Looking for a durable, low-maintenance flooring option for a room built on a concrete slab? Want style and ambiance without having to worry about the subfloor underneath?
A terrazzo floor may be the perfect choice for you.
Terrazzo flooring gives a similar appearance to polished marble or granite, which means its versatile enough to include in any room in your home. While it was once thought of as more of a commercial application, terrazzo is gaining popularity in residential settings.
Terrazzo originated in the Mediterranean region several hundred years ago. In Italian, terrazzo means “terrace.” It was originally produced by pressing stone chips into the surface of natural clay, and they sealed it with goat’s milk for an artful display. Eventually, the process became more automated. Cement replaced clay. Glass and painted tile replace the stone chips.
Modern day terrazzo includes polymers, resin, and epoxy that improve the texture while increasing durability. It’s a solid, dense, and impenetrable surface that never requires sealants, polishing, or buffing to retain its natural glow.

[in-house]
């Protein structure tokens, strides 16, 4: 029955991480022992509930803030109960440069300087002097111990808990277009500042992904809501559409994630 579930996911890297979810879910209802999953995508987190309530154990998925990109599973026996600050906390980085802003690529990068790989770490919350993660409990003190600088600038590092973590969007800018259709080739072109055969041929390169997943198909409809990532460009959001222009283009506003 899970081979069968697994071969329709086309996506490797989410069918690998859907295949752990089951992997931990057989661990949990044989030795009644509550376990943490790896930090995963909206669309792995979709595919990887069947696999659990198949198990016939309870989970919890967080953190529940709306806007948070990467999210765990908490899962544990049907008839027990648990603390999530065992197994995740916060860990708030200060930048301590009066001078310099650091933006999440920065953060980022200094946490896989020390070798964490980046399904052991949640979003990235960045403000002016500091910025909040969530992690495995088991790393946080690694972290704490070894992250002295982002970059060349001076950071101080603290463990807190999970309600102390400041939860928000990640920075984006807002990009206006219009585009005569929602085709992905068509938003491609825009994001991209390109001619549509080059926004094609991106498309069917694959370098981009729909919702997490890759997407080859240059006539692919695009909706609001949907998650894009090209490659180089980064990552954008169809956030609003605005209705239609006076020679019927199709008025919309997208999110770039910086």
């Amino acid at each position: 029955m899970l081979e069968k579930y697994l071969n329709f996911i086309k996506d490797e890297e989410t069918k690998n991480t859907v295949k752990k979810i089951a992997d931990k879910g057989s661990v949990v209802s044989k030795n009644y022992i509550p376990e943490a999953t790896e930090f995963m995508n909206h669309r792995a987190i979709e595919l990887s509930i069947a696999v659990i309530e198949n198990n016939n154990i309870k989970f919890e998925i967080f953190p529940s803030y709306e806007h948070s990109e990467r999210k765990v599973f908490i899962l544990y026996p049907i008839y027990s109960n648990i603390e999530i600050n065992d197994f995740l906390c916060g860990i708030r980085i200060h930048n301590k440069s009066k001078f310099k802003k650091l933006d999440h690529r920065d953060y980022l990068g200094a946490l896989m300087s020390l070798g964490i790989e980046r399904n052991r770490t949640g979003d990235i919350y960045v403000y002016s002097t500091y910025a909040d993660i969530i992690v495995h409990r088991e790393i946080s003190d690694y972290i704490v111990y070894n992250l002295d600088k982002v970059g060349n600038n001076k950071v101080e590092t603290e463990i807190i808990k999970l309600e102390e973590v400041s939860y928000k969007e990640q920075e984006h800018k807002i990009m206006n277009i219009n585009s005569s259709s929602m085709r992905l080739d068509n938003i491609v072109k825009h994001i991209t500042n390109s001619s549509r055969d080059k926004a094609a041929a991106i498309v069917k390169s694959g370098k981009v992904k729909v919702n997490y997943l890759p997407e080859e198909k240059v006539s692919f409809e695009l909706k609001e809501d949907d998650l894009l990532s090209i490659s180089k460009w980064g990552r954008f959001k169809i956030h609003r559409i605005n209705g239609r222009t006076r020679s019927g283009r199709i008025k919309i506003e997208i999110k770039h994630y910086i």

Terrazzo floors are nothing short of stunning … in the right place.
Installing terrazzo is strictly for the pros. It’s labor intensive, which means it can be quite pricey, depending on the final materials and patterns selected.
Terrazzo can also be quite slippery when wet. Or dry, if you’re in stocking feet. If you have small children or elderly residents, it might not be the best choice.
Still, nothing is as stunning as shiny bits of marble, granite, and quartz reflect in the light. Experienced installers can create intricate patterns, and turn ordinary living spaces into true works of art. And because terrazzo is durable and resilient, its non-porous surface area discourages both staining and bacterial absorption. That makes it a top choice for high traffic areas.
To clean, remove surface dust daily. Wipe up spills promptly. And use a wet mop as needed to clean off dirt and grime. Avoid using solvent-based cleaners and sealers that can dull terrazzo’s finish.
And after years of use, terrazzo can be re-grinded and polished to bring it back to looking new.